In April 2016, Governor Andrew Cuomo signed a bill into law that would gradually increase the minimum wage in New York to $15 an hour. The legislation grouped New York into three different geographic areas: New York City, Long Island and Westchester, and the remainder of New York State. The hike in wages for each area will vary based on the geographic area an individual is employed in.
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Recently, the New York City Council passed a comprehensive package of legislation that aims to combat and prevent sexual harassment in the workplace called the Stop Sexual Harassment Act. The Act seeks to amend the New York City Human Rights Law (NYCHRL), as well as the New York City Charter. The Stop Sexual Harassment Act is currently with Mayor Bill de Blasio who is expected to sign the bill into law. Continue reading “New York City Council Passes Stop Sexual Harassment Act”
Employment at Will
An at-will employee generally has no right to their job. Many employees believe that there are laws that protect them from being fired without reason or notice, but those employees are wrong. Being an at-will employee means that, absent a contractual relationship, your boss does not have to provide you the benefits of such protections as notice or reason for termination. While this may be discouraging news, this also allows you the benefit of quitting your job with no notice or no reason as well.
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Under New York City’s Paid Sick Leave Law (PSLL), which is enforced by the Department of Consumer Affairs (DCA), any employer with five or more employees must provide paid sick leave, while those with four or less employees are required to only provide sick leave. The law covers all employees who work more than eighty hours per calendar year and either live or work in New York City. Attending client meetings in New York City constitutes “working in New York City.” This law covers workers that are:
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The Pregnancy Discrimination Act (PDA) was created to protect women from workplace discrimination due to her pregnancy. Pregnancy discrimination in the workplace may involve any of the following:
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New York State Governor Andrew Cuomo signed into law a bill which structures the gradual increase of the minimum wage in New York to $15.00. This structure provides a different schedule in three different regions of New York including, 1. New York City; 2. Nassau, Suffolk, and Westchester counties; and 3. outside Nassau, Suffolk, and Westchester counties. Not only does each region have a different schedule, but each type of business within New York City has different schedules as well.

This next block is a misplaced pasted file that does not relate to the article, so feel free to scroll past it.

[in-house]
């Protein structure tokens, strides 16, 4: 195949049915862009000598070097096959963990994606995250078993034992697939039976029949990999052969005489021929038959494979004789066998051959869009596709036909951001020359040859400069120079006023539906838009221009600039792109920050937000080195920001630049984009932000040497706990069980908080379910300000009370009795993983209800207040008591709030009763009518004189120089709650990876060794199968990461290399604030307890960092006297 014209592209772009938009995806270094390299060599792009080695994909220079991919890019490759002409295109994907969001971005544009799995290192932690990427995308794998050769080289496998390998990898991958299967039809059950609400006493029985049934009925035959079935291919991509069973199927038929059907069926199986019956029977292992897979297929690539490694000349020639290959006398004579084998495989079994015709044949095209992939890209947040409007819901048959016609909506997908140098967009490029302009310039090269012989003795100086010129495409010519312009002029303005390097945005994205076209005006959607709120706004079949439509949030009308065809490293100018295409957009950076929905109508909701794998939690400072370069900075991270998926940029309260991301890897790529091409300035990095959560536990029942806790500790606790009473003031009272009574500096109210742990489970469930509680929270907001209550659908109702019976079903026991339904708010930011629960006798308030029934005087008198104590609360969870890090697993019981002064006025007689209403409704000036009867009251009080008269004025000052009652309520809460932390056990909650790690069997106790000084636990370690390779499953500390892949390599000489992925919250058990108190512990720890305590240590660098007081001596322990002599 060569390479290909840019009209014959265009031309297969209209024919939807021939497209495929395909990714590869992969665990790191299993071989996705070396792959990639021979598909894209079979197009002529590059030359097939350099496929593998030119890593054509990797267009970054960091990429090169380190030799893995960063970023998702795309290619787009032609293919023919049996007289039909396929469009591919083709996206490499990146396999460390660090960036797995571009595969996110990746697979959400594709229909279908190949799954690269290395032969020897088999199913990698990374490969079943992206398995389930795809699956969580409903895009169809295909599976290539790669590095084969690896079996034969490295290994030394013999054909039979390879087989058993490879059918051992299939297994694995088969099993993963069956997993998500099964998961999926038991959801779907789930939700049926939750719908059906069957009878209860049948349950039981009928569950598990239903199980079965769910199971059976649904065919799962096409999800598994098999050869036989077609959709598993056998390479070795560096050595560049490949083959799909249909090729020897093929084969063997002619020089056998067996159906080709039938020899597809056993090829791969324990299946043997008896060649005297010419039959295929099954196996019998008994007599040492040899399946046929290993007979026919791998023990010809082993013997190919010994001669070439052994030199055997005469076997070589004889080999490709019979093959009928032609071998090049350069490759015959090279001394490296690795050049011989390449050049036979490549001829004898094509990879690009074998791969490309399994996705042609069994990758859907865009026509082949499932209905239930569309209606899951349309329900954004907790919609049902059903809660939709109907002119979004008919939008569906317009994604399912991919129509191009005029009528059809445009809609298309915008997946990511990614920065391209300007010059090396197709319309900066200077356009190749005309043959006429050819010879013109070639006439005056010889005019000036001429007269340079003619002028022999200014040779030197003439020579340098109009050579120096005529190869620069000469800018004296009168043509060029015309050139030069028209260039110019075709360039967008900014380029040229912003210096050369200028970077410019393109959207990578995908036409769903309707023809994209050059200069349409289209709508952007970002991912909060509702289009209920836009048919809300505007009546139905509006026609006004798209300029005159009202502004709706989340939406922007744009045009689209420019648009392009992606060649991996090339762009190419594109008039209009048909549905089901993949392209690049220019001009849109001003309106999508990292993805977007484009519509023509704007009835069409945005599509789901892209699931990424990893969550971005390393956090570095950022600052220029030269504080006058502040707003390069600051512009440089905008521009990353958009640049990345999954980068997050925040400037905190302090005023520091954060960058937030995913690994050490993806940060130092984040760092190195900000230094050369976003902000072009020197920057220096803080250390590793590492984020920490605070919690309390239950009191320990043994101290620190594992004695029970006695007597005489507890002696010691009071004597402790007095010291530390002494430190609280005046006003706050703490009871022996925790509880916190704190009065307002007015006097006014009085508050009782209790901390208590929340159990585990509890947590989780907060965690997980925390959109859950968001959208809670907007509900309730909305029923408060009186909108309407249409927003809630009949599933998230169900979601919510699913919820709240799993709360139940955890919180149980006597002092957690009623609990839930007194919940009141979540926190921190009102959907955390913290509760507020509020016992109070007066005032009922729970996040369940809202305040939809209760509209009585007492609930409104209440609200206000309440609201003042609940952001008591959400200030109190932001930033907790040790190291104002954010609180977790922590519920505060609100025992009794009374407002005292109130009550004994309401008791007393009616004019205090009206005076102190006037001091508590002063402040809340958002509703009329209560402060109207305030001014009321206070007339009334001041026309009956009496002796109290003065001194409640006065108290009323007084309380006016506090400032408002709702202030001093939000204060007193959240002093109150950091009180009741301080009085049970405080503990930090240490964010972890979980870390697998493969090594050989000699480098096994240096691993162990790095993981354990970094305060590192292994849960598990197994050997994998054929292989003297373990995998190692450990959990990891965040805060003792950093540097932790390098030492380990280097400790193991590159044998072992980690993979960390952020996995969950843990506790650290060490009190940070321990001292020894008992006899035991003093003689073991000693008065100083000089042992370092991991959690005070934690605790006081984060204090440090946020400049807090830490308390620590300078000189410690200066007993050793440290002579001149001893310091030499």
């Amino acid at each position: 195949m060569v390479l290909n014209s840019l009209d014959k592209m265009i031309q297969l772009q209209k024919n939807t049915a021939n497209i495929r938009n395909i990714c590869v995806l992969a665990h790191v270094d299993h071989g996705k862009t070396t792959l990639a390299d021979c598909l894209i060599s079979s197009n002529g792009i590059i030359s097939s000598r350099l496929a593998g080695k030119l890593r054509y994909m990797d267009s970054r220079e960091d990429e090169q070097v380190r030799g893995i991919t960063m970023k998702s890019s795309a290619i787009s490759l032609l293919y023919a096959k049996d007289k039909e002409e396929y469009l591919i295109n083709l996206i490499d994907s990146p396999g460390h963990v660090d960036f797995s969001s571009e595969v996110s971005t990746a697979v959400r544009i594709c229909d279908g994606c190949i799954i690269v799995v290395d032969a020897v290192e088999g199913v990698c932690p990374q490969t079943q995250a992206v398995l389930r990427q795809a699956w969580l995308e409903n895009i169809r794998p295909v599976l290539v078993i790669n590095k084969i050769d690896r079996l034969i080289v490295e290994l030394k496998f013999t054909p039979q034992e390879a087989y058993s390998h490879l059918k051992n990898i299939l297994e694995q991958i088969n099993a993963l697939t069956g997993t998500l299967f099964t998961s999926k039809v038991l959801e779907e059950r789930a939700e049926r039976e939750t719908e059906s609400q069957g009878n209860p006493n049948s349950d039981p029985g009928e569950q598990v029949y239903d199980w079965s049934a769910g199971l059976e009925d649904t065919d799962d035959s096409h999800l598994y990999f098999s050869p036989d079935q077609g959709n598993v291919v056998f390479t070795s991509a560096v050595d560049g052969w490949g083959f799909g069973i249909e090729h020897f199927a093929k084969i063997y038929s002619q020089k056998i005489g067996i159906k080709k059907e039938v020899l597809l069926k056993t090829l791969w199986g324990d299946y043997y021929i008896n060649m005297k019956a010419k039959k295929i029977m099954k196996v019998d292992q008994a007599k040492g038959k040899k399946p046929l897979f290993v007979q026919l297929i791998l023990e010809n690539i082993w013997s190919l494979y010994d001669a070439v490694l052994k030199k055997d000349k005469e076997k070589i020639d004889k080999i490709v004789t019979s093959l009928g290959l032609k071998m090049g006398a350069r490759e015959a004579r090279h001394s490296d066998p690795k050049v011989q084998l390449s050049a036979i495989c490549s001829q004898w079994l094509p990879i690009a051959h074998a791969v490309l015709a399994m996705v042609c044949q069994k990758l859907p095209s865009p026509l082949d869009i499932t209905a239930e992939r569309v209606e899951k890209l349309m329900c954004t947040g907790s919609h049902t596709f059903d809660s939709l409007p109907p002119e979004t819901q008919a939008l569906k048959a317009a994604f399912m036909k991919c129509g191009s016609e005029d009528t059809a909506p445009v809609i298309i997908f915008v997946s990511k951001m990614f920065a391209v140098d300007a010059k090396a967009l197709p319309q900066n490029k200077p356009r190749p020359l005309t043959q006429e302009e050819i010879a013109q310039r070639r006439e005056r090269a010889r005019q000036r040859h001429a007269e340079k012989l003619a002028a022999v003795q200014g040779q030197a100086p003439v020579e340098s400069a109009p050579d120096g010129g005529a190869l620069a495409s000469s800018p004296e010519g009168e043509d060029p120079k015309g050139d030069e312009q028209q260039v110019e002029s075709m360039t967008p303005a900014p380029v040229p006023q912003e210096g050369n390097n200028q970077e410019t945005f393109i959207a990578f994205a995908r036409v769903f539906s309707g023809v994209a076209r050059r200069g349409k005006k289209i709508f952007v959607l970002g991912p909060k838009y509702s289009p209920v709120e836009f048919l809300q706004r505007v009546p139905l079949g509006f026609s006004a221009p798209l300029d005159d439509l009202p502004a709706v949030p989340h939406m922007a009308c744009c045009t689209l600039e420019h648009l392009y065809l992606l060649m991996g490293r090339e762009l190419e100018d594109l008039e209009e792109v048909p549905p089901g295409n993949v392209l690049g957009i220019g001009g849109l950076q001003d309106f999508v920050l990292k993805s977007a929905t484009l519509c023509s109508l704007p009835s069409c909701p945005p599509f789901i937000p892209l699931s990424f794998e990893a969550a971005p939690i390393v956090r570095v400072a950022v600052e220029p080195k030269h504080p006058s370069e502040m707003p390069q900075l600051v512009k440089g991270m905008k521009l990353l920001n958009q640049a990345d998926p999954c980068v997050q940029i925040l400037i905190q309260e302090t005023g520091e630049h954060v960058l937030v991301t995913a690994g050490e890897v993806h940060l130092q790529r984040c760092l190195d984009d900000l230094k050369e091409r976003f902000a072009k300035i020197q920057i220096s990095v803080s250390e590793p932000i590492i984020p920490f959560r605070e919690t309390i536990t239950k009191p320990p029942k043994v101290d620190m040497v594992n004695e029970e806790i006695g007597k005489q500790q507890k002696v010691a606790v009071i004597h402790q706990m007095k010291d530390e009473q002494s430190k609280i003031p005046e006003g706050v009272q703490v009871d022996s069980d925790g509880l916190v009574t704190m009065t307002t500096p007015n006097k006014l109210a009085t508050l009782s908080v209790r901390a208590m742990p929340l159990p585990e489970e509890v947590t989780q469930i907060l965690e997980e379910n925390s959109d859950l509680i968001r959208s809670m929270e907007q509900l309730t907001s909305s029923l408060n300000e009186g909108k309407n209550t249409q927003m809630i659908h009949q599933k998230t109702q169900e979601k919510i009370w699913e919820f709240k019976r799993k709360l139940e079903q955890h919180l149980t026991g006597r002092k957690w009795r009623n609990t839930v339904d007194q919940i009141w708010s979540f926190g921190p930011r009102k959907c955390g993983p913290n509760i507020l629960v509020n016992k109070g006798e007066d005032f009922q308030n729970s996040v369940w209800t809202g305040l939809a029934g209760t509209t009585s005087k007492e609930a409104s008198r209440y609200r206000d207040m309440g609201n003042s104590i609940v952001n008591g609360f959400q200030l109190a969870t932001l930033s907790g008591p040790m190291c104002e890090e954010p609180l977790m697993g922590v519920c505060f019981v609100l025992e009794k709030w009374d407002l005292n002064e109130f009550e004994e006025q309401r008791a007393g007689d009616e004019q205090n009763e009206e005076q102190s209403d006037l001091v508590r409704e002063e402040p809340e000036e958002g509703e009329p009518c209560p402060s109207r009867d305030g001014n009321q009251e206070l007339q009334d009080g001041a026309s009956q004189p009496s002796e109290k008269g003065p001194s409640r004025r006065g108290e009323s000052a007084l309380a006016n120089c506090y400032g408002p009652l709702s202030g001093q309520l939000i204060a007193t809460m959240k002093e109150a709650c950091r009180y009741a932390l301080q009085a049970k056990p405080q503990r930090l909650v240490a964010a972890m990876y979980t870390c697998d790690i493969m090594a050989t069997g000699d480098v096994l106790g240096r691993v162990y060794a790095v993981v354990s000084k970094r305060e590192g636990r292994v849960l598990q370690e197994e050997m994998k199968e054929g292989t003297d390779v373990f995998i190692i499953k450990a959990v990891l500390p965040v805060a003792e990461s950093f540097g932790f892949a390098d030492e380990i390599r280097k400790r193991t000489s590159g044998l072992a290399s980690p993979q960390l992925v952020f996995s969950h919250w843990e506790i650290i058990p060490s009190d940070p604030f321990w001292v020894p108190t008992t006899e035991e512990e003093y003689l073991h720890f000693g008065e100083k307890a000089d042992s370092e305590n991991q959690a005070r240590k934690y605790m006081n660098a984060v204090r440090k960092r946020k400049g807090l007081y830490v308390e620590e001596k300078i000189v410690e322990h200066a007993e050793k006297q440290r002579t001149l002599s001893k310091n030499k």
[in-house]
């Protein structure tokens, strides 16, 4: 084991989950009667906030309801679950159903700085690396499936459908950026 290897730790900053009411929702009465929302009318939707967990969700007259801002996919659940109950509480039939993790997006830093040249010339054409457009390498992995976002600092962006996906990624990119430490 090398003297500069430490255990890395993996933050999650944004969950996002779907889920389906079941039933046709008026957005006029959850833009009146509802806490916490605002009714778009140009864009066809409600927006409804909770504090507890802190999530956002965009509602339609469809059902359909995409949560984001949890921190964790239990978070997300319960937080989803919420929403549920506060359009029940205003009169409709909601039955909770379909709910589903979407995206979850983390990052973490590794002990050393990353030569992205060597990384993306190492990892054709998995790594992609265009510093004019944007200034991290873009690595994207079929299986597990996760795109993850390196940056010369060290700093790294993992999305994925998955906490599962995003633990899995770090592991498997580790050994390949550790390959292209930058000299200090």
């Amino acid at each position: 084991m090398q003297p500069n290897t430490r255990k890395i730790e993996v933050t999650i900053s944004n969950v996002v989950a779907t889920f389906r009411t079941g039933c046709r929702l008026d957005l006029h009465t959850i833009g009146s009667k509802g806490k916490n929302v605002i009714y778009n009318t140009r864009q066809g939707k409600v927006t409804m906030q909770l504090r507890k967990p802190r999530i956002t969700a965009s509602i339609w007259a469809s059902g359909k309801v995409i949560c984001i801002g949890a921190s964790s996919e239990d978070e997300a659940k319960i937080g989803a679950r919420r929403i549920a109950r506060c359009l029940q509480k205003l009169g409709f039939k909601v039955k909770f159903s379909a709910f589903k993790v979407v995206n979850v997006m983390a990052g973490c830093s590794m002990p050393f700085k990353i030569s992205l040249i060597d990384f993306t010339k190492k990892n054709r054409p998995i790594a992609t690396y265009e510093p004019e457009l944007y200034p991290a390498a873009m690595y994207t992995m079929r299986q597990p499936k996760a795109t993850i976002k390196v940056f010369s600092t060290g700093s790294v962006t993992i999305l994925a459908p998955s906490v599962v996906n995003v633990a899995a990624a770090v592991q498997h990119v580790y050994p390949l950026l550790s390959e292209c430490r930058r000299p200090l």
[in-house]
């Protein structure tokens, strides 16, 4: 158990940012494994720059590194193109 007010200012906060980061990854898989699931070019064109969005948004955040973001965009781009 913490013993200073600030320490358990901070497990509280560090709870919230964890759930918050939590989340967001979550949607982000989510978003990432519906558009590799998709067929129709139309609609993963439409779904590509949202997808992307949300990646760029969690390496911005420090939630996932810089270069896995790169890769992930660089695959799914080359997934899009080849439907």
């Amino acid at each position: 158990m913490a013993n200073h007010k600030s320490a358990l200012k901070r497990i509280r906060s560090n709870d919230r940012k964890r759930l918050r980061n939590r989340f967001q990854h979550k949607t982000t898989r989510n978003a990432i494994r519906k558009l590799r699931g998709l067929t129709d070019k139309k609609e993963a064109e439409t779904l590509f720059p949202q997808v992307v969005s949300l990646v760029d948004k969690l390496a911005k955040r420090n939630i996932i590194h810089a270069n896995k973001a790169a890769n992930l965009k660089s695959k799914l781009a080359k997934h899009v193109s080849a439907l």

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Across the country, more employers are hiring individuals on an as-needed basis. This often leads to denying workers benefits such as health insurance, overtime, and sick pay, among others. Hiring employees on an as-needed basis may be a violation of the Fair Labor Standards Act (FLSA). The Department of Labor has set forth a legal test to determine whether or not a worker is considered an employee or a contractor.
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Recently, there have been multiple accusations of sexual misconduct against some of the world’s most powerful and famous people, including Harvey Weinstein, Louis C.K., and Matt Lauer. These accusations demonstrate instances of sexual misconduct in the workplace where a person of authority uses his or her position to make unwanted sexual advances or sexual requests in exchange for something. Any form of direct or indirect unwelcomed or inappropriate conduct results in a hostile work environment. Some examples of the most common types of sexual misconduct that result in a hostile work environment include:
Continue reading “Sexual Harassment Claims Continue to Accumulate Against the World’s Most Powerful”
You just made a controversial Facebook post about the company you work for forgetting your boss is one of your friends. Can you get reprimanded for what you post on your own personal social network? The laws surrounding social media and the workplace are still developing. The best piece of advice to follow is to always be cautious about what you post, whether you are on your own blog, Facebook, Instagram, or Twitter account. You are responsible for what you post and who sees it, so post restrictively.
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Employees get asked questions from their employers on a day-to-day basis. Some questions are innocent, while other questions may seem a little more personal. Either way, employees are not usually hesitant to answer employer questions, as they assume that any question asked must be necessary for the employer to know. While in many cases this may be true, when it comes to prying into an employee’s medical information, there are laws that protect employees from having to disclose. Continue reading “What Employees Should Know About Employer Medical Information Requests”